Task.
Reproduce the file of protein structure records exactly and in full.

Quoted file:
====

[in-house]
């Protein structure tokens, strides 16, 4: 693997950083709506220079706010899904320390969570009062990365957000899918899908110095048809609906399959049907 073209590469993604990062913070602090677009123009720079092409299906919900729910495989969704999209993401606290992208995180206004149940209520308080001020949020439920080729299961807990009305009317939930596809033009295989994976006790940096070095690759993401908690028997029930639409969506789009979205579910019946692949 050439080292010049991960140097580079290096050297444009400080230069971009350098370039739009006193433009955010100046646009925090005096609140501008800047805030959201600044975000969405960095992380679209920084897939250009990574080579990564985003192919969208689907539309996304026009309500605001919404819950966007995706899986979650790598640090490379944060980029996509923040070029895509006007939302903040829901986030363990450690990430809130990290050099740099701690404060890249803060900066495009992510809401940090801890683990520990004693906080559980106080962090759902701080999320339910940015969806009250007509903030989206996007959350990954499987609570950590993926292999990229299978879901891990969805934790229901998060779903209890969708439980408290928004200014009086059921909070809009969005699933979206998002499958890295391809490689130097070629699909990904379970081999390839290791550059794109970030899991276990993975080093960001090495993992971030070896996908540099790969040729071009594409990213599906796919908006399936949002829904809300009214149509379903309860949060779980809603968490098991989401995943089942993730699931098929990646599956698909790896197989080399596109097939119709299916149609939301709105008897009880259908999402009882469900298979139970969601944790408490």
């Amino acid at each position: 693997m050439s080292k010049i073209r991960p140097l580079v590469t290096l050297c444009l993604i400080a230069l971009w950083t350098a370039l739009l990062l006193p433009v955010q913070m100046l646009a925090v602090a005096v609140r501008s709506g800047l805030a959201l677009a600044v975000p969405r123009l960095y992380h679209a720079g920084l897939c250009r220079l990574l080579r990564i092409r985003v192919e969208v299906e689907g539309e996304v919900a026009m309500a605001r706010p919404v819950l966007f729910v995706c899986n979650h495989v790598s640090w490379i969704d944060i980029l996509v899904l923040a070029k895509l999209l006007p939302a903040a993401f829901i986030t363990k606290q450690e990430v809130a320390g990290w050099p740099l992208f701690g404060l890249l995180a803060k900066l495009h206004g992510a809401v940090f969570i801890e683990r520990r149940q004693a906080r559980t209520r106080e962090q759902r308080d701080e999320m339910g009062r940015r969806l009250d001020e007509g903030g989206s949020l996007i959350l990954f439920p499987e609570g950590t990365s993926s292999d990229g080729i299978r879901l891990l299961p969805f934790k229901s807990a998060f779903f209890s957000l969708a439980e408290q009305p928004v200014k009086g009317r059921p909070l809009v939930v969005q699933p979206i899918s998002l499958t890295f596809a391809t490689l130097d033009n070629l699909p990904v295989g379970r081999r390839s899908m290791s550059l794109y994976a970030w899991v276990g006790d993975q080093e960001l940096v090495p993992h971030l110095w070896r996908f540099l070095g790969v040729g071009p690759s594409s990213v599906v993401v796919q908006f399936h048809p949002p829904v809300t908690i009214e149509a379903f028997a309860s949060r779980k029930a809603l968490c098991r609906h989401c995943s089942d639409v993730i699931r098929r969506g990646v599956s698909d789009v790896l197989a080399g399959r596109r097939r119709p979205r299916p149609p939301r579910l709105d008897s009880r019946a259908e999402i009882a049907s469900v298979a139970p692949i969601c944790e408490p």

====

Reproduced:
[in-house]
């Protein structure tokens, strides 16, 4: 693997950083709506220079706010899904320390969570009062990365957000899918899908110095048809609906399959049907 073209590469993604990062913070602090677009123009720079092409299906919900729910495989969704999209993401606290992208995180206004149940209520308080001020949020439920080729299961807990009305009317939930596809033009295989994976006790940096070095690759993401908690028997029930639409969506789009979205579910019946692949 050439080292010049991960140097580079290096050297444009400080230069971009350098370039739009006193433009955010100046646009925090005096609140501008800047805030959201600044975000969405960095992380679209920084897939250009990574080579990564985003192919969208689907539309996304026009309500605001919404819950966007995706899986979650790598640090490379944060980029996509923040070029895509006007939302903040829901986030363990450690990430809130990290050099740099701690404060890249803060900066495009992510809401940090801890683990520990004693906080559980106080962090759902701080999320339910940015969806009250007509903030989206996007959350990954499987609570950590993926292999990229299978879901891990969805934790229901998060779903209890969708439980408290928004200014009086059921909070809009969005699933979206998002499958890295391809490689130097070629699909990904379970081999390839290791550059794109970030899991276990993975080093960001090495993992971030070896996908540099790969040729071009594409990213599906796919908006399936949002829904809300009214149509379903309860949060779980809603968490098991989401995943089942993730699931098929990646599956698909790896197989080399596109097939119709299916149609939301709105008897009880259908999402009882469900298979139970969601944790408490």
């Amino acid at each position: 693997m050439s080292k010049i073209r991960p140097l580079v590469t290096l050297c444009l993604i400080a230069l971009w950083t350098a370039l739009l990062l006193p433009v955010q913070m100046l646009a925090v602090a005096v609140r501008s709506g800047l805030a959201l677009a600044v975000p969405r123009l960095y992380h679209a720079g920084l897939c250009r220079l990574l080579r990564i092409r985003v192919e969208v299906e689907g539309e996304v919900a026009m309500a605001r706010p919404v819950l966007f729910v995706c899986n979650h495989v790598s640090w490379i969704d944060i980029l996509v899904l923040a070029k895509l999209l006007p939302a903040a993401f829901i986030t363990k606290q450690e990430v809130a320390g990290w050099p740099l992208f701690g404060l890249l995180a803060k900066l495009h206004g992510a809401v940090f969570i801890e683990r520990r149940q004693a906080r559980t209520r106080e962090q759902r308080d701080e999320m339910g009062r940015r969806l009250d001020e007509g903030g989206s949020l996007i959350l990954f439920p499987e609570g950590t990365s993926s292999d990229g080729i299978r879901l891990l299961p969805f934790k229901s807990a998060f779903f209890s957000l969708a439980e408290q009305p928004v200014k009086g009317r059921p909070l809009v939930v969005q699933p979206i899918s998002l499958t890295f596809a391809t490689l130097d033009n070629l699909p990904v295989g379970r081999r390839s899908m290791s550059l794109y994976a970030w899991v276990g006790d993975q080093e960001l940096v090495p993992h971030l110095w070896r996908f540099l070095g790969v040729g071009p690759s594409s990213v599906v993401v796919q908006f399936h048809p949002p829904v809300t908690i009214e149509a379903f028997a309860s949060r779980k029930a809603l968490c098991r609906h989401c995943s089942d639409v993730i699931r098929r969506g990646v599956s698909d789009v790896l197989a080399g399959r596109r097939r119709p979205r299916p149609p939301r579910l709105d008897s009880r019946a259908e999402i009882a049907s469900v298979a139970p692949i969601c944790e408490p």